However, that number is limited because of bed space, Thomas said. Work-release inmates must be housed in a separate area.

“And even if you let them out to work, you still got to bring them back, put them to bed and feed them,” Clark added.

King said before the magistrates decide to build a $4.5 million jail expansion, every alternative should be examined to reduce the jail population.

“We’ve been working on alternatives for years,” Clark shot back. “It’s just one of those things where if we want to keep talking about alternatives and we don’t want to do anything about the problem we’re facing over here, then in three or four years, you all can sit here and vote to double people’s property taxes and see how fair that is, because that’s what it’s coming to -- bottom line.”

Clark said he will have a detailed presentation prepared for the next fiscal court meeting to talk about the jail situation.

Crystal Wylie can be reached at cwylie@richmondregister.com or 623-1669, Ext. 6696.

1
Text Only
Crime
  • 4-19 Brian Smith.jpg Berea man indicted on 24 child porn counts

    A Madison grand jury has indicted a Berea man on 24 counts related to child pornography.

    Brian J. Smith, 26, is charged with four counts of distribution and 20 counts of possession of matter portraying sexual performances by a minor.

    April 19, 2014 1 Photo

  • 4-19 Gregory Powell.jpg Police apprehend burglary suspect

    An observant witness was able to help Richmond police catch a burglary suspect shortly after a break-in Thursday afternoon on Savanna Drive off Berea Road.

    April 19, 2014 1 Photo

  • CCDW instructor indicted on charges of failing to provide training

    A Madison County grand jury has indicted a carry-concealed weapons permit instructor on charges he falsely claimed to have provided instruction to one person for a CCDW permit and provided incomplete training to three others.
    Christopher D. Fins was indicted April 9 on one count of CCDW instructor not providing firearms training and three counts of providing incomplete firearms training.
    Fins faces up to 20 years in prison if convicted of all four felony charges.

    April 17, 2014

  • Sixth person charged in motel meth bust

    A sixth person has been charged in connection with a methamphetamine-making operation discovered last week at the Bel Air Motel in Richmond.
    Roger M. Million, 24, Moberly Road, was charged Wednesday with manufacturing methamphetamine.

    April 17, 2014

  • 4-18 George WilliamsWEB.jpg Madison County inmate dies in Lexington hospital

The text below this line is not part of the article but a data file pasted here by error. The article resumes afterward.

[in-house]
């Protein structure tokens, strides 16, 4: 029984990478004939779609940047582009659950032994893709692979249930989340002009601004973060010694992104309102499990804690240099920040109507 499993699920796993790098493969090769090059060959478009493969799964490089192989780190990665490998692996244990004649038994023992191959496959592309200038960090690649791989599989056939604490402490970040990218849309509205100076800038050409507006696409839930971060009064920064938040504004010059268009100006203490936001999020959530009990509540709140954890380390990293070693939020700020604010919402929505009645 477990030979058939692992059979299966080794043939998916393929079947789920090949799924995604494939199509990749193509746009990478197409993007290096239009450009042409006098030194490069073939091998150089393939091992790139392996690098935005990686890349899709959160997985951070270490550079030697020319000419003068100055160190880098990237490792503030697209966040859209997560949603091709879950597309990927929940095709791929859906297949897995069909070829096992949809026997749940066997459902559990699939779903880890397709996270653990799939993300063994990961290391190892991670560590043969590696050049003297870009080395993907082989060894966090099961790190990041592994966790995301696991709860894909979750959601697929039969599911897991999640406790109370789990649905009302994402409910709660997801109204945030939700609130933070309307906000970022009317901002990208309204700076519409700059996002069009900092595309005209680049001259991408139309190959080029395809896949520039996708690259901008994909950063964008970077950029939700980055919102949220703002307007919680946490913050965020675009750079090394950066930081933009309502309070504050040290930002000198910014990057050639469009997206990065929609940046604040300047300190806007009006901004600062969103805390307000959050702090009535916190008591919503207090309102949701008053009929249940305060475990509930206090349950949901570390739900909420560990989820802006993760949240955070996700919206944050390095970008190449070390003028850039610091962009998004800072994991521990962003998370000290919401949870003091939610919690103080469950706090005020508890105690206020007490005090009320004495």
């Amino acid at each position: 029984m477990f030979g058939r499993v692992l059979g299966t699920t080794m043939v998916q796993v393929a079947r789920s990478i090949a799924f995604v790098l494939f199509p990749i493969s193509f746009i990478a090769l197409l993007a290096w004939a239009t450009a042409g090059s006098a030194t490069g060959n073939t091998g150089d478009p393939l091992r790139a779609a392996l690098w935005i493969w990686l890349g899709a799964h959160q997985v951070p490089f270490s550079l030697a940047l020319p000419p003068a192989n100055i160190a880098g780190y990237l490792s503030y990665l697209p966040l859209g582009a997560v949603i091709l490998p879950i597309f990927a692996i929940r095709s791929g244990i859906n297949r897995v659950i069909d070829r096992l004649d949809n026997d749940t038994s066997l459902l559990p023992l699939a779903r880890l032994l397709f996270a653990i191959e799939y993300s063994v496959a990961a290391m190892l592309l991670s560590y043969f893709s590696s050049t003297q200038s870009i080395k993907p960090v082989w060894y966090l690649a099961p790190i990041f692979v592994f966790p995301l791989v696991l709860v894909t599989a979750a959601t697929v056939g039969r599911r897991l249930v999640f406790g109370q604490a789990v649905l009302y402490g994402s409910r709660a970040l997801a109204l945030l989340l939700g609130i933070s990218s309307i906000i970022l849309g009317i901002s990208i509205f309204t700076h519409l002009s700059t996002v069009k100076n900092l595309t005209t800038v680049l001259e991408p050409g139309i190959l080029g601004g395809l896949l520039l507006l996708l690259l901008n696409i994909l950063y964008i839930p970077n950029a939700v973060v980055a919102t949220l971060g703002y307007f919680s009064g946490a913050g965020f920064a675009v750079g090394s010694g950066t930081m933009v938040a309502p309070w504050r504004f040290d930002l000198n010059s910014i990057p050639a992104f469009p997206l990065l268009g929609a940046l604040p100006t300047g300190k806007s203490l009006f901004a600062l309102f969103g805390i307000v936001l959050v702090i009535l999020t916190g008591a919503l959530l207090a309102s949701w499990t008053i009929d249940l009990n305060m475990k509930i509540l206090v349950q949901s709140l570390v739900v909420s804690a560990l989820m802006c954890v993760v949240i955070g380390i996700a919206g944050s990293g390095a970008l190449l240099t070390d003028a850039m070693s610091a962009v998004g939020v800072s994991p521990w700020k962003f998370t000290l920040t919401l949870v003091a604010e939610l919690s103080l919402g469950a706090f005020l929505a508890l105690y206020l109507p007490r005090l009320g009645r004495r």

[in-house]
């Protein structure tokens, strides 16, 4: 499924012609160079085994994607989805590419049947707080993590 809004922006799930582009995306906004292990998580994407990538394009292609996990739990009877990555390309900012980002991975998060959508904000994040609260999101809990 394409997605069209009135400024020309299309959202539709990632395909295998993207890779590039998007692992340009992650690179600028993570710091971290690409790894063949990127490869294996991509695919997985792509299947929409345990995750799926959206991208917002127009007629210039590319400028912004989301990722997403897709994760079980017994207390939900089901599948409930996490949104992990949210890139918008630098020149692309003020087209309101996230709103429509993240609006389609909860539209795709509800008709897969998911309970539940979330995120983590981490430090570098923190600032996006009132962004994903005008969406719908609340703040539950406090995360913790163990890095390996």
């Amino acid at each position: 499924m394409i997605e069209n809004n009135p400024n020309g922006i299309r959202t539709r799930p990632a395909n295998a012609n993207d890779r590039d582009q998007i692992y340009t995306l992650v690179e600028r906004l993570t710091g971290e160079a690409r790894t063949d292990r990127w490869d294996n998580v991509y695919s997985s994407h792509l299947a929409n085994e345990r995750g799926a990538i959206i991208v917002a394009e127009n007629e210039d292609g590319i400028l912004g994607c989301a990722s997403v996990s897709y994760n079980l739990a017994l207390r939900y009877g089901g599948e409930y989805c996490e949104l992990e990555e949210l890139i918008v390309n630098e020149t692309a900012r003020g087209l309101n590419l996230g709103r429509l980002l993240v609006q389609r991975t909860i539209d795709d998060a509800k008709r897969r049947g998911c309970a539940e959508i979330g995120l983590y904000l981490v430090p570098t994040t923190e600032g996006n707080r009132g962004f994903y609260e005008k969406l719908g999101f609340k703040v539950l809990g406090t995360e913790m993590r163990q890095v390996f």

An inmate at the Madison County Detention Center died Tuesday at a Lexington hospital, according to officials with the Fayette County Coroner’s Office and Madison County EMS.

    April 17, 2014 1 Photo

  • 4-17 Melissa Lear.jpg BPD charge two in Richmond heroin-trafficking case

    Berea police arrested two women April 10 in a Richmond home in connection with heroin possession and trafficking.

    April 16, 2014 1 Photo

  • 4-16 Lisa Begley.jpg Police: Woman drove through storage business gate

    Richmond police arrested a Lexington woman Monday night after the property manager at Main Street Storage said she repeatedly drove her vehicle into a gate and fence at the 455 E. Main St. business.

    April 16, 2014 1 Photo

  • $250,000 wrecker stolen

    A representative of Barger’s Wrecking Service, North Porter Drive, reported to Richmond police Sunday that a black, 1996 Peterbilt wrecker with company logos on it was stolen from the business’ parking lot. The wrecker is valued at $250,000, according to the police report.

    April 15, 2014

  • Man involved in double slaying dies in prison

    A Richmond man who pleaded guilty in 2009 to participating in a double slaying in Lincoln County died in prison Monday.

    Neccolus Mundy, 32, died less than a week after being found unresponsive in his cell at Northpoint Training Center, according to The Associated Press.

    April 11, 2014

  • Two charged with prostitution and indecent exposure

    Two people were charged Wednesday evening after they were observed engaging in sexual activity related to prostitution in public, according to Richmond police.

    April 10, 2014

AP Video
Raw: Greeks Celebrate Easter With "Rocket War" Police Question Captain, Crew on Ferry Disaster Raw: Orthodox Christians Observe Easter Rite Ceremony Marks 19th Anniversary of OKC Bombing Raw: Four French Journalists Freed From Syria Raw: Massive 7.2 Earthquake Rocks Mexico Captain of Sunken SKorean Ferry Arrested Raw: Fire Destroys 3 N.J. Beachfront Homes Raw: Pope Presides Over Good Friday Mass Raw: Space X Launches to Space Station Superheroes Descend on Capitol Mall Man Charged in Kansas City Highway Shootings Obama Awards Navy Football Trophy Anti-semitic Leaflets Posted in Eastern Ukraine Raw: Magnitude-7.2 Earthquake Shakes Mexico City Ceremony at MIT Remembers One of Boston's Finest Raw: Students Hurt in Colo. School Bus Crash Raw: Church Tries for Record With Chalk Jesus Raw: Faithful Celebrate Good Friday Worldwide Deadly Avalanche Sweeps Slopes of Mount Everest
Hyperlocal Search
Premier Guide
Find a business

Walking Fingers
Maps, Menus, Store hours, Coupons, and more...
Premier Guide
Poll

Should Richmond rezone the southwest corner of Main Street and Tates Creek Avenue to B-1 (Neighborhood Business) with restrictions to allow construction of a financial services office?

Yes
No
     View Results